"I don't want to make use of child labor, and I want to prove that I don't," said Ward de Groote, head of coffee at Dutch retailer Ahold and a launcher of the concept. "I want to make sure there is free schooling (on plantations). I want to make sure the environment is in balance."

De Groote came up with the idea during a purchasing trip to Guatemala, where he was appalled that small children were forced to pick coffee and that basic sanitary facilities were lacking.
Utz Kapeh, recently spun off from Ahold as an independent group, is an alternative to Fair Trade coffee, which retails at a higher price than mainstream brands.

Ahold — which early this year finished certifying all the farms that supply the 12,000 tons of coffee it purchases each year — absorbs the slightly higher prices it pays to farmers.
Farms get Utz Kapeh certification after pledging to adhere to a code that includes fair wages and health care for workers and curbing waste and pollution.

The Fair Trade movement, in contrast, supports struggling peasants by guaranteeing minimum incomes, but only small numbers of socially committed shoppers will pay for it.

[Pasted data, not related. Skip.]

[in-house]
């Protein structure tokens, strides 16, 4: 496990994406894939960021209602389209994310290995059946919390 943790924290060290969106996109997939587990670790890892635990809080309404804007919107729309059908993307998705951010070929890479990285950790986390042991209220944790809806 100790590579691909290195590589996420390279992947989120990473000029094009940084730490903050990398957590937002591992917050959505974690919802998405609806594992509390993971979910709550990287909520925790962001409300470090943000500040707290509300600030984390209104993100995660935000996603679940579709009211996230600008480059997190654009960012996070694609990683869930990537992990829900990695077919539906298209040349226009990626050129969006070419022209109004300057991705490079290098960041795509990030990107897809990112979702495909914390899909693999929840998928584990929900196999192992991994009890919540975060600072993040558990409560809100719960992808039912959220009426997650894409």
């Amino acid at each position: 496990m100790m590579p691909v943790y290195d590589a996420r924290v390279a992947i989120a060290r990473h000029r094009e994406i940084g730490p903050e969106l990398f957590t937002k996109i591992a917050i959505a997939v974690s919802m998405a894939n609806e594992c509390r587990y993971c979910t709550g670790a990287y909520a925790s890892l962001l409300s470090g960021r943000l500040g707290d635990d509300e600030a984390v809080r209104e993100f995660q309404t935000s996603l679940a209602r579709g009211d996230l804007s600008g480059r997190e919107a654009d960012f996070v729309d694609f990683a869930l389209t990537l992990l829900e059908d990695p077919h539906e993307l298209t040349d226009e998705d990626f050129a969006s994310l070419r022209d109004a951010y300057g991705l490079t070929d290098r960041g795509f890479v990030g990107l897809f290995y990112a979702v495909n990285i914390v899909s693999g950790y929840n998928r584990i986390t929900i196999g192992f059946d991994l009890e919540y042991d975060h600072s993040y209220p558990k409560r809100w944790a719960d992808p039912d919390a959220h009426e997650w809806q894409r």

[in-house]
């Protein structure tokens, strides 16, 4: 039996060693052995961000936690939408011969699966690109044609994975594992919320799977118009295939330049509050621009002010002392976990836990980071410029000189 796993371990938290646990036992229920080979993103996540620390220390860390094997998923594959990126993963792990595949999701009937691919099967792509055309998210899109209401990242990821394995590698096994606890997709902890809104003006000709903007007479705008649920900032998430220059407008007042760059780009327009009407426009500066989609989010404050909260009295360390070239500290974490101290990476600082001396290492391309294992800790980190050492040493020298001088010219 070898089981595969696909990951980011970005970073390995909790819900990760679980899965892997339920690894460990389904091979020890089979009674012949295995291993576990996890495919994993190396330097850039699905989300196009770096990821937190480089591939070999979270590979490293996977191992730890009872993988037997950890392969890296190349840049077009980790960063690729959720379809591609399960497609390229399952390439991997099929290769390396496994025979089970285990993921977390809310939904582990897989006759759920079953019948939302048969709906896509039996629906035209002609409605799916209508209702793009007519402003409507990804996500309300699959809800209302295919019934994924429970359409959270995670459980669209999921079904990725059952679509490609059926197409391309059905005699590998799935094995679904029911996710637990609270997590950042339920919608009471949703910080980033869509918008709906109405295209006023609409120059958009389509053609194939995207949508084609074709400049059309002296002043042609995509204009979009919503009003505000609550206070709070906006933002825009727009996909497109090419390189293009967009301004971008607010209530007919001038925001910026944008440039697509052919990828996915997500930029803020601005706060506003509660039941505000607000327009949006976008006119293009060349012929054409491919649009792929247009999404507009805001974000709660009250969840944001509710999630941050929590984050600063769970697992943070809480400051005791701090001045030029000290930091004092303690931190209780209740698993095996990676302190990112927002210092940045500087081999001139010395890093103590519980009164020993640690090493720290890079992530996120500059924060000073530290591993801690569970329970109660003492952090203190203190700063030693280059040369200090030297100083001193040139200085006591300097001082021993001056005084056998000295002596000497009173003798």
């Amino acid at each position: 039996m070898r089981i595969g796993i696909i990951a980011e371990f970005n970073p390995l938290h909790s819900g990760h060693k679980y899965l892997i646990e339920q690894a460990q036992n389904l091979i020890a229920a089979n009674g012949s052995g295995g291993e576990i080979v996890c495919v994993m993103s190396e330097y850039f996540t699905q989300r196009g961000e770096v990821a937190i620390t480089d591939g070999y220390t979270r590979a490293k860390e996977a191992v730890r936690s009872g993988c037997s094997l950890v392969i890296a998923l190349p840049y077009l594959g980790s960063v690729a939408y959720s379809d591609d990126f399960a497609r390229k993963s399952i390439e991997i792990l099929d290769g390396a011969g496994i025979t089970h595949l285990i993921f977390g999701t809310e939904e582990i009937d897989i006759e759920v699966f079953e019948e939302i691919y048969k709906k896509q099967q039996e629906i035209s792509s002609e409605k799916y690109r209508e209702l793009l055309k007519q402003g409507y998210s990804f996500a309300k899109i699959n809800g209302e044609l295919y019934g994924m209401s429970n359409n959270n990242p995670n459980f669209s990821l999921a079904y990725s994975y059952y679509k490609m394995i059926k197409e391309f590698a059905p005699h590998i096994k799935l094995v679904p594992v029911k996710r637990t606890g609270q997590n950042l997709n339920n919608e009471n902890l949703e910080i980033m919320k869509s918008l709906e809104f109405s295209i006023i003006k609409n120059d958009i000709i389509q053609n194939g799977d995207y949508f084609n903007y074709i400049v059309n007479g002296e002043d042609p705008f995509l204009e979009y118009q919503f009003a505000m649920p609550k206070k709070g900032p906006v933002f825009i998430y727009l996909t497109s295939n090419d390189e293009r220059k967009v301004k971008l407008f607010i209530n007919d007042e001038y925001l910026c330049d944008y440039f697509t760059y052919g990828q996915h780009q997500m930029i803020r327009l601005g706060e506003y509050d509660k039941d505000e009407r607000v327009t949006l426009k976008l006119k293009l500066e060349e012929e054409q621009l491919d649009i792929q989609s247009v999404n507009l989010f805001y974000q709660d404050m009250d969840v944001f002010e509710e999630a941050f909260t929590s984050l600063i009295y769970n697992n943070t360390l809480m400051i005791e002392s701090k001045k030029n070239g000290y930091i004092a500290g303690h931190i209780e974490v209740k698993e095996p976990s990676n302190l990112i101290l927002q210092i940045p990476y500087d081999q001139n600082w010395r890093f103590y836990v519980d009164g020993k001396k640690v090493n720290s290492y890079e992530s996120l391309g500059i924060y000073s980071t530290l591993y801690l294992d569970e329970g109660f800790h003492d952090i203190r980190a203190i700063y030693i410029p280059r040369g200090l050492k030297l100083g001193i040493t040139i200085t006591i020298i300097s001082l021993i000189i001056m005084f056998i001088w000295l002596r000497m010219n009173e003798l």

"The high ground has been staked out by organic and Fair Trade coffee, but there is a limit to how far those segments are going to grow," said Utz Kapeh director David Rosenberg. "The question is what is going to happen to the other 95 percent that is not in that niche."

Moving away from minimum prices offered by the Fair Trade movement not only allows Utz Kapeh coffee to be sold at competitive prices but will not increase the burgeoning supply that sparked the plunge in prices, De Groote said. Guaranteeing minimum prices on a widespread scale would only encourage more production and further weaken market prices.